Amsterdam language question

Mar 23rd, 2002, 04:23 AM
  #1  
x
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Amsterdam language question

I have been reading mixed opinions about learning a few Dutch phrases to use in Amsterdam. Most of what I've read said "Don't bother, the locals will only laugh at you, and they don't encourage trying to speak Dutch." Experiences please? I don't want to be rude, is it okay to show up at a hotel or restaurant and start speaking English right off the bat?
(I also have a silly question. I have this bad habit of saying Damn a lot, like when I stub my toe, etc. What does this mean when you say it in Amsterdam? LOL)
 
Mar 23rd, 2002, 04:28 AM
  #2  
Ben Haines
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I gave up trying to use Dutch in that civilised country years ago. They do not laugh, but they do move straight into English.

I think dam means dam, a bulwark against water. The Dutch for damned may be Verdompt.

Ben Haines, London
 
Mar 23rd, 2002, 11:12 AM
  #3  
john
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x, you have been told right. Most Dutch appreciate the opportunity to speak Engels. They are the most fluent on the continent. However, even though I can understand much of it now, I still prefer to use English to avoid misunderstandings. Most 10 year old Dutchies know more English than you would learn in a year over there. When you approach someone, just say, "Sorry, I only speak English." It is rare to receive a puzzeled look; normally you'll be greeted with "OK, what would you like?"
To embellish your trip these few words may come in handy:
Hello; goedendag (pr. something like whoe-ye-dahggg), normally shortened to dag (dahggg).
Good-bye; goedendag, shortened to dag. (The Dutch are like the Italians with ciao)
See you later; tot ziens (tote seeens. use this one a lot; they love it and it's easy to master).
Please; alstublieft (allz-too-bleef)
Thank you; dank U (dahnk oo, as in boot), or dank je (dahnk ye) to a younger person.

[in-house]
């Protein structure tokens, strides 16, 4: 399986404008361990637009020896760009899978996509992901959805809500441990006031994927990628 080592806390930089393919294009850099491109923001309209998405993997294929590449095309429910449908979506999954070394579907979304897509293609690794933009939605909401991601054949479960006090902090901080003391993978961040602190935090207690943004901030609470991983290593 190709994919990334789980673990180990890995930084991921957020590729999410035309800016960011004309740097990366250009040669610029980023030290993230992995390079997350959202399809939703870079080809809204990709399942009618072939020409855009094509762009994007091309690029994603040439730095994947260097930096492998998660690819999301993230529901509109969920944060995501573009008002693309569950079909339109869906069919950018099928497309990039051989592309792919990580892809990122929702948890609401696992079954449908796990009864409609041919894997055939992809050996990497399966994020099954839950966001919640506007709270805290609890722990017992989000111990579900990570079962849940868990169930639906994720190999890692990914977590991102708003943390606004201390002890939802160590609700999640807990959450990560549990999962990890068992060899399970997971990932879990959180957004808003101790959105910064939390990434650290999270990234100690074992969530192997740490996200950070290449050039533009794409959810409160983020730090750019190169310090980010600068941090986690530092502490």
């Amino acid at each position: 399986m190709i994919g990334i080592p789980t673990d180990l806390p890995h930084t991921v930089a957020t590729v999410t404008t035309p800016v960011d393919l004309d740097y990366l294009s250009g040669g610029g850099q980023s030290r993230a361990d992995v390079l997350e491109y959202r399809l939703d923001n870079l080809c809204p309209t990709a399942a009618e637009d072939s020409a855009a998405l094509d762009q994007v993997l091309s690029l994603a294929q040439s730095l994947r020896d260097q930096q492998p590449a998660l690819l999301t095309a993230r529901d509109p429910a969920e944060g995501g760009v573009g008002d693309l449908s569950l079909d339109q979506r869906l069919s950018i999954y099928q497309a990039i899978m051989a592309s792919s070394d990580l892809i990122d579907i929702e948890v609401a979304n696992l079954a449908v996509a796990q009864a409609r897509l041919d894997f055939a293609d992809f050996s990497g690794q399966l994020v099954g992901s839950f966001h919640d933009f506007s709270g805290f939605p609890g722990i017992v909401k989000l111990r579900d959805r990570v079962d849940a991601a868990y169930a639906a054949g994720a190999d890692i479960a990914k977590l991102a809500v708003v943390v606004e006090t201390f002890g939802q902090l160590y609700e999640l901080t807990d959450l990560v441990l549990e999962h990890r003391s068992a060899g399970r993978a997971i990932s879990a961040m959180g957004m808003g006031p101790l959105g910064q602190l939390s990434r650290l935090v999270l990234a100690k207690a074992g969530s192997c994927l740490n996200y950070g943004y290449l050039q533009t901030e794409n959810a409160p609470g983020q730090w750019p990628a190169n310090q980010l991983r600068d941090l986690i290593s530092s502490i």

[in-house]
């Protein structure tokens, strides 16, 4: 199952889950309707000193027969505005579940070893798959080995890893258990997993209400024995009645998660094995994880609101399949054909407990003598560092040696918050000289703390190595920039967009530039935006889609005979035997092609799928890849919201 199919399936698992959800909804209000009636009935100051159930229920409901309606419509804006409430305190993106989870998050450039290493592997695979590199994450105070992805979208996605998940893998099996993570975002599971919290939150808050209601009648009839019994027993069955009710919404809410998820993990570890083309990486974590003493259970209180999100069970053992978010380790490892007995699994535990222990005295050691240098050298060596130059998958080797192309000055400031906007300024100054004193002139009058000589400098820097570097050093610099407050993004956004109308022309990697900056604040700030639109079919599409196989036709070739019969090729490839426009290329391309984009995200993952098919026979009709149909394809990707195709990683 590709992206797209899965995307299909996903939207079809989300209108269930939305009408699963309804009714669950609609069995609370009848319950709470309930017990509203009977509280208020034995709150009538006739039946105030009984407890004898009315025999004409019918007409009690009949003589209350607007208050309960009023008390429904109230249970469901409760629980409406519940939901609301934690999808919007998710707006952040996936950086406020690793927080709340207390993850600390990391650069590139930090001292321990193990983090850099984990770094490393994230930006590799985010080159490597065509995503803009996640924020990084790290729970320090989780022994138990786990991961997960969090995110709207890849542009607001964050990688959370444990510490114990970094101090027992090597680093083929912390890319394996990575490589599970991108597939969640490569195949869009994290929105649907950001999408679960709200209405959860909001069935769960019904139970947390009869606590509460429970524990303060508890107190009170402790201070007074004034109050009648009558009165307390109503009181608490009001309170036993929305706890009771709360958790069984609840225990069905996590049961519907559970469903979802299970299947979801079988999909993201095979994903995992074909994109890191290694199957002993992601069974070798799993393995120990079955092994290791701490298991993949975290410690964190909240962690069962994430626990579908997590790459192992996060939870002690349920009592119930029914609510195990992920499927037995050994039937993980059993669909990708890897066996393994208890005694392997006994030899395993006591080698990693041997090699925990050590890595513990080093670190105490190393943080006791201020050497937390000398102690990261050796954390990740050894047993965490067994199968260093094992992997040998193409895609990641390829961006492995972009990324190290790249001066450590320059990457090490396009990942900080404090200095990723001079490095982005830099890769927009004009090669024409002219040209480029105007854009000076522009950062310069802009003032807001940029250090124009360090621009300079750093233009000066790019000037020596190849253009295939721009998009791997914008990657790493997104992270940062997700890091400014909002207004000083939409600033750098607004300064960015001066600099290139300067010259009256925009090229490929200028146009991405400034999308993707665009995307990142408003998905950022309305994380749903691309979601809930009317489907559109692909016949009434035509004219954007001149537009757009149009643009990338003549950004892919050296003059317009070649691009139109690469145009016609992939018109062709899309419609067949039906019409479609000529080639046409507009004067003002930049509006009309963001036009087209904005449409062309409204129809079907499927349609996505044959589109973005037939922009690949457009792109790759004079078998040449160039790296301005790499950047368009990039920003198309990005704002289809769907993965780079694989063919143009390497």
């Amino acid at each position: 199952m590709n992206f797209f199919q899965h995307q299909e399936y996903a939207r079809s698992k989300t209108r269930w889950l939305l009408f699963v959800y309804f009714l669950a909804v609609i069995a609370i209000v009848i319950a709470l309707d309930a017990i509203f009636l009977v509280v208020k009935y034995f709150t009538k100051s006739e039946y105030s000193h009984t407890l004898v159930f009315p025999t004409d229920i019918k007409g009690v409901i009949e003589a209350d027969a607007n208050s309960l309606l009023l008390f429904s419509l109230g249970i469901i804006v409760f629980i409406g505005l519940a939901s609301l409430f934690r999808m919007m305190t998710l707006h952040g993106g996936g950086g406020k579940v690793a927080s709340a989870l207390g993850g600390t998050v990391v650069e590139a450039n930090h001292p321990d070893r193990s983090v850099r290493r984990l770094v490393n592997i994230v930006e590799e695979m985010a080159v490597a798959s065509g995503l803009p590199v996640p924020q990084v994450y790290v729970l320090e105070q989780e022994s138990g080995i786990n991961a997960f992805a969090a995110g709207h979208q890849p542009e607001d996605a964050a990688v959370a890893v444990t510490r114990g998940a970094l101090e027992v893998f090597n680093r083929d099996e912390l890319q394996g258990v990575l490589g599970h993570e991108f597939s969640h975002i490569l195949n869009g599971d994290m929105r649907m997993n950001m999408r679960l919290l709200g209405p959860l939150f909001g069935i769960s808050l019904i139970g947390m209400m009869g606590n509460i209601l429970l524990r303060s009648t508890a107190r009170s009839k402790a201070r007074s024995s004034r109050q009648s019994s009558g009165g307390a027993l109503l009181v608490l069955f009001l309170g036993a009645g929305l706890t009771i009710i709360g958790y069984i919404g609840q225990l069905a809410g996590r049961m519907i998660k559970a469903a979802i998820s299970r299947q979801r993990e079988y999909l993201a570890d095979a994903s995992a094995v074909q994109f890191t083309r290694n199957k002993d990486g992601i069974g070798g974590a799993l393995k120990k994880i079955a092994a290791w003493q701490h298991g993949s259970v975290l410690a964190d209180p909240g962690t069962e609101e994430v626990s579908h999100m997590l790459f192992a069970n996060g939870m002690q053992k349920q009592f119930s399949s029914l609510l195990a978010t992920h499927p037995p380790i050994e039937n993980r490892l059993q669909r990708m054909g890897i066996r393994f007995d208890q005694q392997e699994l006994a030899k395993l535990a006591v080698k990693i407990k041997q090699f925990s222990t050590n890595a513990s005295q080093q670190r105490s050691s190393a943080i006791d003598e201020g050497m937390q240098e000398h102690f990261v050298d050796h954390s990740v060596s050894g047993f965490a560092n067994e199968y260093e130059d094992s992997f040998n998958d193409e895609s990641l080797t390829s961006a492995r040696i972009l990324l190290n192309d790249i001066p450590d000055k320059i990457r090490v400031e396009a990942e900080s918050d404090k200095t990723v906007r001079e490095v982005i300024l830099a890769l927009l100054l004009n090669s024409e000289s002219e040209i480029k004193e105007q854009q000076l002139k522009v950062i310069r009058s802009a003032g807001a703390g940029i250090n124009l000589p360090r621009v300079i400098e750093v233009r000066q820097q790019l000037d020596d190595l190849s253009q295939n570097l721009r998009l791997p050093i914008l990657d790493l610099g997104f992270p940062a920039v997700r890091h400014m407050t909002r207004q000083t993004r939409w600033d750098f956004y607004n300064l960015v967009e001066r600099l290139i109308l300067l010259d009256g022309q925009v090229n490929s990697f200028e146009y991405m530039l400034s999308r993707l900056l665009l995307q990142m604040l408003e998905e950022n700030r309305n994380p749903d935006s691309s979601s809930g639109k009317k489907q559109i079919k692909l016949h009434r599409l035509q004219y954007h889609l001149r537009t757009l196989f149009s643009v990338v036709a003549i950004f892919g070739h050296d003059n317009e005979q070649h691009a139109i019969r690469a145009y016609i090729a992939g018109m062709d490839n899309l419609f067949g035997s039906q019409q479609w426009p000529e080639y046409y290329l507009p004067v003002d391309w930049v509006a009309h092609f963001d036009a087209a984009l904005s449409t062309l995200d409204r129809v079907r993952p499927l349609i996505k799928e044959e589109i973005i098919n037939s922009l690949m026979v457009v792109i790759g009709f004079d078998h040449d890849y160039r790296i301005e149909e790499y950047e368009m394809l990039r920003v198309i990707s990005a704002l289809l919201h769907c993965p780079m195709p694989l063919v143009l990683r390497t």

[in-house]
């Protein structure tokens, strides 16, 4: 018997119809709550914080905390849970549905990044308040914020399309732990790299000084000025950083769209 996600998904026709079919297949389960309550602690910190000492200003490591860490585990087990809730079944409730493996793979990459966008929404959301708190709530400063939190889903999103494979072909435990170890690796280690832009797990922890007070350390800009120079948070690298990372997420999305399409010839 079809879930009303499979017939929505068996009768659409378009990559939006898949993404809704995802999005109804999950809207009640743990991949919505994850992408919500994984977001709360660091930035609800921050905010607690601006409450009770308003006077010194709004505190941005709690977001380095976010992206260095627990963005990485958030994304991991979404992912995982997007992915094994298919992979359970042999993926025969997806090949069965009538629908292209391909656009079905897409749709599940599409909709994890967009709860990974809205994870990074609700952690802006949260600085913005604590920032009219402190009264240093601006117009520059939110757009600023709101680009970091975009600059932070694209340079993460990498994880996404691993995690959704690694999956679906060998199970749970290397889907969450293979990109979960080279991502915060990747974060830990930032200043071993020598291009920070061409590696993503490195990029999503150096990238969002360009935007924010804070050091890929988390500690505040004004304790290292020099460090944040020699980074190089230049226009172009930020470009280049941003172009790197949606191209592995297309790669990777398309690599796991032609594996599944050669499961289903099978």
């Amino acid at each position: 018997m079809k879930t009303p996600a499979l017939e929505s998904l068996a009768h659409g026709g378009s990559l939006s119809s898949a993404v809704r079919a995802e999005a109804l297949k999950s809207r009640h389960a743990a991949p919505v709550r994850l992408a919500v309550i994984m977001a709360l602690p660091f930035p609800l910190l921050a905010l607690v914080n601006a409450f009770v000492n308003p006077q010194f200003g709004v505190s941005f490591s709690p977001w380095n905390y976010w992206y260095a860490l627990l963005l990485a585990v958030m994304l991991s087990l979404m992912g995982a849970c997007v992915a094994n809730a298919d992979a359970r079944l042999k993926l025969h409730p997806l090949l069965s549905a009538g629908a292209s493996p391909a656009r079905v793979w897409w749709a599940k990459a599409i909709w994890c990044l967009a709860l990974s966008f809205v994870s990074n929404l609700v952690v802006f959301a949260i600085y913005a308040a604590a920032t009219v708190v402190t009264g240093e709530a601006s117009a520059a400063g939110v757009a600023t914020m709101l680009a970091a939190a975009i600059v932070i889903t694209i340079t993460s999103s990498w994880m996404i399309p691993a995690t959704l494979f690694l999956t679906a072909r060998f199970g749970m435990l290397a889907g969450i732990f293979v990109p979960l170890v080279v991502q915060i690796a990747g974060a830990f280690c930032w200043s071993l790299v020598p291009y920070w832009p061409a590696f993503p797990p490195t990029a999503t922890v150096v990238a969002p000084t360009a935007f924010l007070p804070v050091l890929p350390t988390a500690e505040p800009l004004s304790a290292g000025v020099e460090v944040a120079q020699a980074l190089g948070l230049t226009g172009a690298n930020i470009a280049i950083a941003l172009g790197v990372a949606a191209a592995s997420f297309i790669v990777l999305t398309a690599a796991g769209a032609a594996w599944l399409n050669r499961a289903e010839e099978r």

The only one you won't be able to pronounce, even after hearing a Dutch person drill it in to you, is dag. It sounds like like they are clearing their throat.
As for damn, I suggest you start practicing with dang or darn or dolly. The Dutch know damn, but profanity is not appreciated.
For more info on Dutch, some anecdotes of my attempts to learn it, and other info on these lines, see my page on "languages, numbers, and alphabets" at
www.enjoy-europe.com/hte/chap26/26-302.htm
 
Mar 23rd, 2002, 02:59 PM
  #4  
Rex
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I agree that the Dutch will hardly let you speak their language. And apparently my attempts at Dutch (sometimes) made them think I as German! Occasionally they switched to German, but then when I spoke German, I got asked "where ARE you from?"

LOL.

I had a slightly different experience in Maastricht, at least at one gas station I remember vivdly. Looking for help on driving directions, and nothing but Dutch at all there. But we managed to communicate.

But as for your question: "is it okay to show up at a hotel or restaurant and start speaking English right off the bat?" - - you might start with hello, and a three second pause. Not necessarily rude in any country. and if not response follows, just ask slowly and clearly "Excuse me. Do you speak English?" In English. 90% of the time you will be answered in English in Amsterdam. and 9 of 10% of the others will immediately produce someone who is more comfortable (if not more fluent) in English.

Still, this approach would qualify as slightly better manners than simply starting in English.

Best wishes,

Rex

 
Mar 23rd, 2002, 03:09 PM
  #5  
elvira
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It's been a few years since I was in the Netherlands, but I did try out the danke u vell sort of thing. I got nice smiles, and a gentle pronunciation correction...and then the person went right into English.

And a story: I asked a woman at a train station if I was on the right track for my train. She answered me in English, so I sat down on a bench. A young woman with Down's Syndrome sat next to me and asked in very careful English "You are American?" I said yes. She said "I would like to practice my English. O.K.?" So we chatted in simple (no slang, no past pluperfects, whatever they are) English until my train came. Made me feel pretty lazy when a woman with a learning disability had a better command of my language than I did of hers.
 
Mar 23rd, 2002, 03:26 PM
  #6  
x
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Thanks for all the responses!
 
Mar 23rd, 2002, 04:37 PM
  #7  
sokurrah
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Don't worry almost everyone knows english. I would just learn the word for more ice. They only give you a couple of ice cubes.
 
Mar 23rd, 2002, 06:53 PM
  #8  
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